Physaria curvipes

(A. Nelson) Grady & O’Kane

Novon 17: 183. 2007.

Common names: Curved bladderpod
Basionym: Lesquerella curvipes A. Nelson Bull. Torrey Bot. Club 25: 205. 1898
Treatment appears in FNA Volume 7. Treatment on page 632. Mentioned on page 621, 623, 633, 651.

Perennials; caudex simple; densely pubescent, trichomes (often wavy, closely appressed to blade surfaces), 4–5-rayed, rays furcate or bifurcate, slightly fused near base, (tuberculate throughout). Stems simple from base, loosely spreading, usually decumbent, (well exserted from basal leaves, often reddish purple), 0.8–2.4 dm. Basal leaves: blade (erect), spatulate to nearly rhombic, 2.5–5(–9) cm, (base gradually narrowed to petiole), margins entire, (flat). Cauline leaves: blade spatulate, similar to basal, margins entire. Racemes loose, (elongated, exceeding basal leaves). Fruiting pedicels (ascending, curved or sigmoid), 4–7 mm. Flowers: sepals (pale yellow), lingulate to spatulate, 3.5–4 mm; petals narrowly oblanceolate, 4–6 mm. Fruits ellipsoid, not inflated (strongly latiseptate, more so at apex), (3–)5–9 mm; valves pubescent, trichomes closely appressed to surface; ovules 4–8 per ovary; style 2.5–4.5 mm (never more than 1/2 fruit length). Seeds plump.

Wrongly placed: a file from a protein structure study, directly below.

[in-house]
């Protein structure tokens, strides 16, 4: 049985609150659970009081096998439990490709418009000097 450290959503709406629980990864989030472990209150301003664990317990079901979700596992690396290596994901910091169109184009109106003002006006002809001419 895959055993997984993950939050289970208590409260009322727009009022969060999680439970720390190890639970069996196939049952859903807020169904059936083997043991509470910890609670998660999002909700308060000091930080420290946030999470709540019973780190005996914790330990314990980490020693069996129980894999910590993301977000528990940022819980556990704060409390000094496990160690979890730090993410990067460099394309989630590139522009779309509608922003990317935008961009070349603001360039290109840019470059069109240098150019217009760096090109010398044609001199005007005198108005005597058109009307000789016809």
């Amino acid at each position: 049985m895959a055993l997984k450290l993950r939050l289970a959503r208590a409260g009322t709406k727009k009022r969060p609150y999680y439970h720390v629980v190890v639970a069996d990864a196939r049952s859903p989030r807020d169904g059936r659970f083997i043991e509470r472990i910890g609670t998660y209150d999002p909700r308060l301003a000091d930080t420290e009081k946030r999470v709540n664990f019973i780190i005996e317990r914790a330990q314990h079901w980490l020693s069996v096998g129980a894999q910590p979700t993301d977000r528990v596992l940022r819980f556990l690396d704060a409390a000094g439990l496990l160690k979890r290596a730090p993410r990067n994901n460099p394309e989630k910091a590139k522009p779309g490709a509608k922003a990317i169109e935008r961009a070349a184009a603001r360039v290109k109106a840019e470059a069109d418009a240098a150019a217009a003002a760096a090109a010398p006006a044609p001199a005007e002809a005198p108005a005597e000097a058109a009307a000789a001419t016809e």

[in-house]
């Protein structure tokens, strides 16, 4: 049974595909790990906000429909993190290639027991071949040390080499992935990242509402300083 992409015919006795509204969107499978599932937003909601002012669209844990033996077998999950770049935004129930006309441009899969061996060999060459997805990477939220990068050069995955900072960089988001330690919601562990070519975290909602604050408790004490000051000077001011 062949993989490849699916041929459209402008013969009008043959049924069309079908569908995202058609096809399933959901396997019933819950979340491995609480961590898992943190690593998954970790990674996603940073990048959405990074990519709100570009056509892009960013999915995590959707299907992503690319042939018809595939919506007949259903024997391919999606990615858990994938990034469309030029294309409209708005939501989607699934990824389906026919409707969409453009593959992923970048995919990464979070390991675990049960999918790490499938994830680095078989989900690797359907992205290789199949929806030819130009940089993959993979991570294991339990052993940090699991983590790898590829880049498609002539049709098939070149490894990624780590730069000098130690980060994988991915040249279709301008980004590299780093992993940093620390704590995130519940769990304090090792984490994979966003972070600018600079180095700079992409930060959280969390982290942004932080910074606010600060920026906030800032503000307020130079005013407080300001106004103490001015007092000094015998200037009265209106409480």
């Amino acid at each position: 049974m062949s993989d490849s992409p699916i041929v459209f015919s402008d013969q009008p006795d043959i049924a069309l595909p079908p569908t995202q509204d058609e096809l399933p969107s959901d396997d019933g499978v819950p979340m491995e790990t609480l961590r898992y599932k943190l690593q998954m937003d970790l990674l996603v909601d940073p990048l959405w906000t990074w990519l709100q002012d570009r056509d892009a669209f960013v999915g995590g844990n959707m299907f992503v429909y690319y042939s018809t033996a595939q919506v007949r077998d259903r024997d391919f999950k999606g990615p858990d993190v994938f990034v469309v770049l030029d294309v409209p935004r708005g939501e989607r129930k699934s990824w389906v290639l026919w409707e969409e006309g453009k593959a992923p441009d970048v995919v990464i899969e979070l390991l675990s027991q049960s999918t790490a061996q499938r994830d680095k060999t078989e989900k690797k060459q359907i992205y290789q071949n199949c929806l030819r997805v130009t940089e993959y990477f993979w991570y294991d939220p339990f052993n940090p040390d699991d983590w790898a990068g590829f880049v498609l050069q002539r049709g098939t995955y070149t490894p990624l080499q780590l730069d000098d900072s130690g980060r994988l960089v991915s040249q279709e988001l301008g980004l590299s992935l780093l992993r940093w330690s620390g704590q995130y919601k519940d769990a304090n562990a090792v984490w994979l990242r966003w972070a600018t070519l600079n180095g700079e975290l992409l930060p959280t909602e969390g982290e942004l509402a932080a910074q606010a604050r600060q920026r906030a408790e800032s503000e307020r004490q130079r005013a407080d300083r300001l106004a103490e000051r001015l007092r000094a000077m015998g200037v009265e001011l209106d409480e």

Phenology: Flowering Jun–Jul.
Habitat: Limestone outcrops
Elevation: 1600-2800 m


Physaria curvipes is known from the Big Horn Mountains.

Selected References


Lower Taxa